In other news, rushed Ventra card special on WTTW strikes out
A lot of people were hating it on social media (including yours truly), but viewers were fleeing into the entrances Thursday night to see Carrie Underwood in a live staging of Rodgers and Hammerstein’s The Sound Of Music Live! on NBC.
The three-hour special – the first live network staging of any scripted drama since CBS’ Fail Safe on April 9, 2000, drew numbers that would take you back to NBC’s Must-See TV heyday – 18.62 million viewers – the largest NBC viewership on Thursday night since the 2004 Fraiser finale, and a 4.6 rating among adults 18-49, the highest rating for NBC on Thursday since the ER finale in 2009. Music was up a whopping 319 percent from NBC’s current Thursday average.
Usual Thursday night frontrunner The Big Bang Theory finished with a 4.8 rating in the 18-49 demo – a weak episode with a rather pointless Wil Wheaton cameo. Big Bang was down 13 percent from its last original airing (Nov 21), but it did barely beat Music’s first half-hour.
On the other hand, ABC’S Scandal was not affected, up 7 percent from its last original episode (also Nov. 21) with a 3.1.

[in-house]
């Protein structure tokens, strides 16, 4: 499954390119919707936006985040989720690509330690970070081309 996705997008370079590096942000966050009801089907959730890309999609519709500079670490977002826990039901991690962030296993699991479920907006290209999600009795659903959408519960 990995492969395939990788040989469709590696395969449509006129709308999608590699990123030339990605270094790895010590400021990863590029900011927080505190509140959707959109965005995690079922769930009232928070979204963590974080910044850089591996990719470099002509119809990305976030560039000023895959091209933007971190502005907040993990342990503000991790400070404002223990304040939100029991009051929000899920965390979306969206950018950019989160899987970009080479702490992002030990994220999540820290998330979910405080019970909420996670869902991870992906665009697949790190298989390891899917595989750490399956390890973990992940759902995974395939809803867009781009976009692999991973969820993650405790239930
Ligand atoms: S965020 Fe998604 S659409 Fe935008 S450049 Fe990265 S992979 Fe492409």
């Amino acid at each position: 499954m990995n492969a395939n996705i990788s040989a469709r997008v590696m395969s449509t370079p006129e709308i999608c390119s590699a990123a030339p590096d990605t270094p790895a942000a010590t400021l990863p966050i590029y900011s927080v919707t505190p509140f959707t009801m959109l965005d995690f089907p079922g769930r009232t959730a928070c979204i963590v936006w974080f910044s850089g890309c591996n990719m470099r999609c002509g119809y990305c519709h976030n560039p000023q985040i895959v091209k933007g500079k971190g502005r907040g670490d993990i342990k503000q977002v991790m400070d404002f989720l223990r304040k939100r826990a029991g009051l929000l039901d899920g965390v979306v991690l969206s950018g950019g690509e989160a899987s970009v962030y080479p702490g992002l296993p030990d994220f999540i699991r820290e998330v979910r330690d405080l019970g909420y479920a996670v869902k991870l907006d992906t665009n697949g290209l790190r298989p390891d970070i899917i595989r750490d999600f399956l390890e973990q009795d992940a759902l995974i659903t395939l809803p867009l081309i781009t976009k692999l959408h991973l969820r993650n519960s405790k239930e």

In Nielsen’s overnight markets, Music dominated with a 10.9 HH rating, finishing first in all 56 metered markets, including Chicago (9.1). Even more impressive, Music even outrated the Houston Texans-Jacksonville Jaguars game in both teams’ markets (of course, both teams stink, so that helps.) Oklahoma City ranked first among all metered markets (Carrie Underwood is originally from Oklahoma.)
Reviews, as expected, were mixed: as opposed to those on social media, message board commenters on this morning praised the production values of the show, suggesting Music drew viewers who regularly don’t watch prime-time TV live or at all – not to mention the popularity of Grammy Award (and Idol) winner Carrie Underwood (yeah, I don’t understand it, either.)
On the other hand, many critics and viewers slammed Underwood for her acting skills. Many suggested Anne Hathaway would’ve been a better choice.
– If anything should be criticized Thursday night in addition to Carrie Underwood’s acting, it should be local public television station WTTW’s “town hall” meeting on Chicago Tonight to discuss the failure of the Ventra Transit Card, a new contactless payment system for CTA and Pace transit riders that’s been causing problems for commuters since it was introduced.
While Phil Ponce and company did all they could, the presentation felt rushed due to Chicago Tonight being cut to a half-hour due to it being a beg-a-thon (pledge) period, which is not enough time to discuss an issue affecting thousands of Chicago and suburban transit riders. Even worse, WTTW scheduled the Ventra special on a huge night of network TV. Much like the card itself, Chicago Tonight’s “town hall” meeting gets a failing grade.